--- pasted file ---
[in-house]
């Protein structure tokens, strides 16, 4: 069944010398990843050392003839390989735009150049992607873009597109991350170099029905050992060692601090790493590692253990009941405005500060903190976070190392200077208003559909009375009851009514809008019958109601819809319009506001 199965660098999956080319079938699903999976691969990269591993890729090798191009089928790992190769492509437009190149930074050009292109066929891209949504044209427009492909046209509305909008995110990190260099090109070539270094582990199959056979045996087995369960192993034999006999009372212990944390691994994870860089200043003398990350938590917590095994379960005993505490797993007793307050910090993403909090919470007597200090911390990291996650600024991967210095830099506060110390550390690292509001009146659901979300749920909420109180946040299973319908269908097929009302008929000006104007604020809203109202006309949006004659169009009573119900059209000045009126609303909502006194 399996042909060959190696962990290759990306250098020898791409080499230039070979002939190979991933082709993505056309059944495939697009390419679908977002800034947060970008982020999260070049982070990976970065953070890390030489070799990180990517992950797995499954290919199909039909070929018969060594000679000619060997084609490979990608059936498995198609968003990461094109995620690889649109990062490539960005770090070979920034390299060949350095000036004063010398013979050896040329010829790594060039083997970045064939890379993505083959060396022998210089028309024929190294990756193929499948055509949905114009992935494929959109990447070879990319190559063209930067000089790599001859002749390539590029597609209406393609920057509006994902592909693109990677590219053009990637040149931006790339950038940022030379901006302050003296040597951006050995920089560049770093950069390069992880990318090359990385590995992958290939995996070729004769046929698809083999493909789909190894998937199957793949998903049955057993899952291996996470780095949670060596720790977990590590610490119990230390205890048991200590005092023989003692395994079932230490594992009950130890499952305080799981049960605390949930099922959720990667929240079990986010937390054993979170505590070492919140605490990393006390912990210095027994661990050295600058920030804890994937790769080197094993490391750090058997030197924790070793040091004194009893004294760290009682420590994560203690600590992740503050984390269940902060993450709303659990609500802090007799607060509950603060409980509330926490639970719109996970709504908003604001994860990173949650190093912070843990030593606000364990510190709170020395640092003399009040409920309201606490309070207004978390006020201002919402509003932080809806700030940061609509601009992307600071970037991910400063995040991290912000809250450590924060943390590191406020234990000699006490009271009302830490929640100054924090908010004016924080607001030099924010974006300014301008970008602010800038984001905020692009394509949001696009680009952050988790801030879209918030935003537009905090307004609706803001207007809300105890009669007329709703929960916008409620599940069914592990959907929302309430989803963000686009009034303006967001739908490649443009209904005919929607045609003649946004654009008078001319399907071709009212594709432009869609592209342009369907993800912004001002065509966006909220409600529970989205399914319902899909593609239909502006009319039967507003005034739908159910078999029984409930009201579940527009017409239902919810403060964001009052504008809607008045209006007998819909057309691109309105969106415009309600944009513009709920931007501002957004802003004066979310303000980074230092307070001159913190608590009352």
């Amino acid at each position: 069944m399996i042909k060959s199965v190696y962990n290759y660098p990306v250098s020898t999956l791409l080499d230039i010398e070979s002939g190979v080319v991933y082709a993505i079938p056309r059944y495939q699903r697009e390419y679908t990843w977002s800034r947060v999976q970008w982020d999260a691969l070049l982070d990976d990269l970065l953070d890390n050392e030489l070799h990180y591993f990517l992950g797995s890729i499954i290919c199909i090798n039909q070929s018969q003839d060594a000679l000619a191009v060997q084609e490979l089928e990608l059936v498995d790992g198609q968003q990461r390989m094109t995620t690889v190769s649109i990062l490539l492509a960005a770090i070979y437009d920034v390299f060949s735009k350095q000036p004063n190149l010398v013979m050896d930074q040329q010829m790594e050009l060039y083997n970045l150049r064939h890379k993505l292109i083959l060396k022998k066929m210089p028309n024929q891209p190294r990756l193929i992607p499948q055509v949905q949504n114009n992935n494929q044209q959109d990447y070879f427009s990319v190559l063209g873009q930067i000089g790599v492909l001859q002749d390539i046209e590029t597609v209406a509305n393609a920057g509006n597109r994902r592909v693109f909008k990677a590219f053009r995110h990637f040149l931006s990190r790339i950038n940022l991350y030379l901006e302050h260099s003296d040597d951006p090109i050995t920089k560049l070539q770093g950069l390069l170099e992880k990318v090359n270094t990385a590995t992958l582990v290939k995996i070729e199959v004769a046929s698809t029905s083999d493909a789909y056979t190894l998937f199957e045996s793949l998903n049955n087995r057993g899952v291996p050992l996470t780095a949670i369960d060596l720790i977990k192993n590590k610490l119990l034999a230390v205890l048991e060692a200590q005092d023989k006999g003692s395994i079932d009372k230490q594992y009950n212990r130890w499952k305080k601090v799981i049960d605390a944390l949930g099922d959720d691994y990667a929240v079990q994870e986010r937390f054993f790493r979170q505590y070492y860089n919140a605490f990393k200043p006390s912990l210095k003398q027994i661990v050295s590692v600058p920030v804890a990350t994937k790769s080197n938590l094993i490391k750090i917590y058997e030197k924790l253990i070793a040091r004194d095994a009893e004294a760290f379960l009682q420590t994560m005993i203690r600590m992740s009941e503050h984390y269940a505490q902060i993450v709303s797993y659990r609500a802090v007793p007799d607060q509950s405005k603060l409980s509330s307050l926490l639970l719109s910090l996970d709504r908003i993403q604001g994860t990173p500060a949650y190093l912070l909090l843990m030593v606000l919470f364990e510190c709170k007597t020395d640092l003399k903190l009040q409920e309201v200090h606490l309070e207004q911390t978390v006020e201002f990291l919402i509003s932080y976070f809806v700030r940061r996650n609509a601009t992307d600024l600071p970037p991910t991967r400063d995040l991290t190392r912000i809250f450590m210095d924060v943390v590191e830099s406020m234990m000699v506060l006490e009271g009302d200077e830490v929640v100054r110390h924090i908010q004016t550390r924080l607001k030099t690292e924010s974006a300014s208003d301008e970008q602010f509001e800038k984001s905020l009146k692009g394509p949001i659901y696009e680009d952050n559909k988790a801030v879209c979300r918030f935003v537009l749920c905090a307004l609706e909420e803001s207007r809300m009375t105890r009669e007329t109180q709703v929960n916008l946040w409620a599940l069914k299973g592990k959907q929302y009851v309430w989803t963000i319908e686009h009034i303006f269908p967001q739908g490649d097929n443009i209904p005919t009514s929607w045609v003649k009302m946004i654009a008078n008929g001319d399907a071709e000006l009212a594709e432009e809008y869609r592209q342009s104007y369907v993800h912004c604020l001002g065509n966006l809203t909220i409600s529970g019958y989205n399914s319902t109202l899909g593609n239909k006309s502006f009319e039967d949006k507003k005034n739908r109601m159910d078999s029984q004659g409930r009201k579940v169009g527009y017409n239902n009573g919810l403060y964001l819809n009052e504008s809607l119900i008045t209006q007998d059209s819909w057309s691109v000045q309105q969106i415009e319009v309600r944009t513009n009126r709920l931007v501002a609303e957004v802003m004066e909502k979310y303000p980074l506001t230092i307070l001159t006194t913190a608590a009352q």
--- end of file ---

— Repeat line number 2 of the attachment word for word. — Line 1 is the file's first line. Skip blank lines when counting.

């Protein structure tokens, strides 16, 4: 069944010398990843050392003839390989735009150049992607873009597109991350170099029905050992060692601090790493590692253990009941405005500060903190976070190392200077208003559909009375009851009514809008019958109601819809319009506001 199965660098999956080319079938699903999976691969990269591993890729090798191009089928790992190769492509437009190149930074050009292109066929891209949504044209427009492909046209509305909008995110990190260099090109070539270094582990199959056979045996087995369960192993034999006999009372212990944390691994994870860089200043003398990350938590917590095994379960005993505490797993007793307050910090993403909090919470007597200090911390990291996650600024991967210095830099506060110390550390690292509001009146659901979300749920909420109180946040299973319908269908097929009302008929000006104007604020809203109202006309949006004659169009009573119900059209000045009126609303909502006194 399996042909060959190696962990290759990306250098020898791409080499230039070979002939190979991933082709993505056309059944495939697009390419679908977002800034947060970008982020999260070049982070990976970065953070890390030489070799990180990517992950797995499954290919199909039909070929018969060594000679000619060997084609490979990608059936498995198609968003990461094109995620690889649109990062490539960005770090070979920034390299060949350095000036004063010398013979050896040329010829790594060039083997970045064939890379993505083959060396022998210089028309024929190294990756193929499948055509949905114009992935494929959109990447070879990319190559063209930067000089790599001859002749390539590029597609209406393609920057509006994902592909693109990677590219053009990637040149931006790339950038940022030379901006302050003296040597951006050995920089560049770093950069390069992880990318090359990385590995992958290939995996070729004769046929698809083999493909789909190894998937199957793949998903049955057993899952291996996470780095949670060596720790977990590590610490119990230390205890048991200590005092023989003692395994079932230490594992009950130890499952305080799981049960605390949930099922959720990667929240079990986010937390054993979170505590070492919140605490990393006390912990210095027994661990050295600058920030804890994937790769080197094993490391750090058997030197924790070793040091004194009893004294760290009682420590994560203690600590992740503050984390269940902060993450709303659990609500802090007799607060509950603060409980509330926490639970719109996970709504908003604001994860990173949650190093912070843990030593606000364990510190709170020395640092003399009040409920309201606490309070207004978390006020201002919402509003932080809806700030940061609509601009992307600071970037991910400063995040991290912000809250450590924060943390590191406020234990000699006490009271009302830490929640100054924090908010004016924080607001030099924010974006300014301008970008602010800038984001905020692009394509949001696009680009952050988790801030879209918030935003537009905090307004609706803001207007809300105890009669007329709703929960916008409620599940069914592990959907929302309430989803963000686009009034303006967001739908490649443009209904005919929607045609003649946004654009008078001319399907071709009212594709432009869609592209342009369907993800912004001002065509966006909220409600529970989205399914319902899909593609239909502006009319039967507003005034739908159910078999029984409930009201579940527009017409239902919810403060964001009052504008809607008045209006007998819909057309691109309105969106415009309600944009513009709920931007501002957004802003004066979310303000980074230092307070001159913190608590009352």